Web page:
Johnson and Johnson is selling more healthcare products than any company in the world, but it’s DePuy unit has recently garnered special attention for its all-metal hip implants. According to Jimmy Smith, a DePuy employee who oversaw a 2011 review of the design, the ASR hip implant used irrelevant controls while testing the product’s safety and effectiveness.
Smith’s testimony is just the beginning of 10,000 lawsuits against J&J. He says that the design team did its job, but that the job could have been done better. He wouldn’t go so far as to say that implant failures are caused by the design team’s safety standards.
Hip Implant Fails to Meet Advertised Expectations
Loren Kransky, a 65-year-old man from Montana who has suffered with a failed ASR hip, is one of many plaintiff’s suing J&J. His lawyer points out that the implant was marketed as a device that produced less debris than any metal-on-metal cup. This marketing, however, has not held up to scrutiny. In many cases, the implants’ failure has been caused by excessive cup wear.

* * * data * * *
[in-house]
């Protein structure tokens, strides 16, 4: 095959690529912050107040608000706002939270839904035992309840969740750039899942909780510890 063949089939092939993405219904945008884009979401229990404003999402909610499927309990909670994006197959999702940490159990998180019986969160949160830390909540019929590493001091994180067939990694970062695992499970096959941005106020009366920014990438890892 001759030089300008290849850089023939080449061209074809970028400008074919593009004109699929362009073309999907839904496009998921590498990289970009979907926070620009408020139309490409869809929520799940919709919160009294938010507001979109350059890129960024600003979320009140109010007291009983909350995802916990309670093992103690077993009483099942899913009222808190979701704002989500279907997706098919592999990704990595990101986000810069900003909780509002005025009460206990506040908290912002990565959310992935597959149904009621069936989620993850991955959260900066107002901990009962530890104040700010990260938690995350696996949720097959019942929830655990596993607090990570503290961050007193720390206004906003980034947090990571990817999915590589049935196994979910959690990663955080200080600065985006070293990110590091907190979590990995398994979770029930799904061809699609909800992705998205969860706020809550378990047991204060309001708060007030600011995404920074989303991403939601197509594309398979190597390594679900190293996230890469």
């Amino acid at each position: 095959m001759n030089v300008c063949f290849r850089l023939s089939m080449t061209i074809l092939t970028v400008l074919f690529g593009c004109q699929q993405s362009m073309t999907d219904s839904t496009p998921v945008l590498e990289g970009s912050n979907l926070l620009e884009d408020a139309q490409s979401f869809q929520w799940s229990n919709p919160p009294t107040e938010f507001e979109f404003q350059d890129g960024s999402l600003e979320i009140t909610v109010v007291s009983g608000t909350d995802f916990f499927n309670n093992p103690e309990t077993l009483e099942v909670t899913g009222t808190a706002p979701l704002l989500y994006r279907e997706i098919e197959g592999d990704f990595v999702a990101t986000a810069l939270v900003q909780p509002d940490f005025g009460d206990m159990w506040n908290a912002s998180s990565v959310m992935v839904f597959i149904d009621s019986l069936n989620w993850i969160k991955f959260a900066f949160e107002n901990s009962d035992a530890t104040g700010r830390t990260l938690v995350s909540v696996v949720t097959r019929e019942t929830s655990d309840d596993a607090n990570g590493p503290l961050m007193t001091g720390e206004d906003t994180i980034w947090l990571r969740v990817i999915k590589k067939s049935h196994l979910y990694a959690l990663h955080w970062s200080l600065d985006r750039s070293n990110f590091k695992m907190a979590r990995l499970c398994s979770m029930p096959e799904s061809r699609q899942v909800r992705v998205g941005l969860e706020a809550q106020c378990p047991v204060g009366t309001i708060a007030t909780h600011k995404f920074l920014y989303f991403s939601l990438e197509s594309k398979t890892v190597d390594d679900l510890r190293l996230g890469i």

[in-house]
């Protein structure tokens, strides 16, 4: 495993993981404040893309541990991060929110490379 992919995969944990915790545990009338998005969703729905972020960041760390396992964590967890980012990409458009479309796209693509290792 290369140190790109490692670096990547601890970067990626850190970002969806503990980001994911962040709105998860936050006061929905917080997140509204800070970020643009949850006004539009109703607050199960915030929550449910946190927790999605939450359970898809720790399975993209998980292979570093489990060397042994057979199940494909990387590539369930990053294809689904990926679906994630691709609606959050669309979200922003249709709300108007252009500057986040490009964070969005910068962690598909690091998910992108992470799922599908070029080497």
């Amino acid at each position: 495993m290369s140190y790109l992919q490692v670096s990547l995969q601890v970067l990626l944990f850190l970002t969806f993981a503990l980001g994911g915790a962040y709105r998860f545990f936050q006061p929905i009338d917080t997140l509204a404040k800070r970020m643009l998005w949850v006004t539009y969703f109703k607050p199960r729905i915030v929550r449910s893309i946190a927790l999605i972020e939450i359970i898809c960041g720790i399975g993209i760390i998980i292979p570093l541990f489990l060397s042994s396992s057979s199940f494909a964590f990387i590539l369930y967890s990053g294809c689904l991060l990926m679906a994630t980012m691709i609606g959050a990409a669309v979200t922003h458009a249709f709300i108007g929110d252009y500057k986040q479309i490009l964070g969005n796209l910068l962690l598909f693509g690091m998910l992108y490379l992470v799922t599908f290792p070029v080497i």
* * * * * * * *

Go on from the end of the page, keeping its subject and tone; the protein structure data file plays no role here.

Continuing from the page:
Lawyers have already learned much about DePuy’s failures regarding the hip implant.
People living with the faulty devices have good reason to complain. Even Smith identified 13 areas where the team could have done a better job at detecting potential failures.
Some key components of the lawsuits point out that
- According to DePuy’s own analysis, 37 percent of the devices fail within 4.5 years
- Data from Australia shows that 44 percent of the hips fail after 7 years
- Even though the ASR has 10 cup sizes, only one was tested in DePuy’s lab
- The tests that DePuy performed only studied the implant at an optimal angle rather than those that surgeons often must use in real-world situations.
Hip Implant Could Cause Increased Cancer Risk
In addition to the obvious problems that a warped hip implant can cause, there is a possibility that the metal ion release could increase a person’s risk of getting cancer. This has been a complicated issue for both sides in the lawsuit. The FDA has not established a safety range for metal ion levels, making it difficult for DePuy or lawyers representing patients to adequately prove that the metal debris does or does not lead to negative health consequences.
The lawsuits, 2000 of which will be decided in California courts, could cost Johnson and Johnson billions of dollars.